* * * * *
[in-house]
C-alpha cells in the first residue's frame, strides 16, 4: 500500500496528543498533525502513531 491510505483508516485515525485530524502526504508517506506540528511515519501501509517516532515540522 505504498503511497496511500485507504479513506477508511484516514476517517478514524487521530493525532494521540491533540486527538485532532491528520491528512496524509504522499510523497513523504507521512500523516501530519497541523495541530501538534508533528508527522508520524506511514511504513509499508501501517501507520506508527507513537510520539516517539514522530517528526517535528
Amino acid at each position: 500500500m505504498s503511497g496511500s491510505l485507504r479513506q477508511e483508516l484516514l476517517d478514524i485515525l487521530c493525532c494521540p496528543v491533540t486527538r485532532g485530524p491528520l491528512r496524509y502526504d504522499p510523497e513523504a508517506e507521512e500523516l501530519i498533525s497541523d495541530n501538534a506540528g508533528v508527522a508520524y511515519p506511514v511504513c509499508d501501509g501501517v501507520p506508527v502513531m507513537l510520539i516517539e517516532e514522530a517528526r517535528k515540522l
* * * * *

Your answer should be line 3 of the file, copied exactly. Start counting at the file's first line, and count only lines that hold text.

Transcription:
Amino acid at each position: 500500500m505504498s503511497g496511500s491510505l485507504r479513506q477508511e483508516l484516514l476517517d478514524i485515525l487521530c493525532c494521540p496528543v491533540t486527538r485532532g485530524p491528520l491528512r496524509y502526504d504522499p510523497e513523504a508517506e507521512e500523516l501530519i498533525s497541523d495541530n501538534a506540528g508533528v508527522a508520524y511515519p506511514v511504513c509499508d501501509g501501517v501507520p506508527v502513531m507513537l510520539i516517539e517516532e514522530a517528526r517535528k515540522l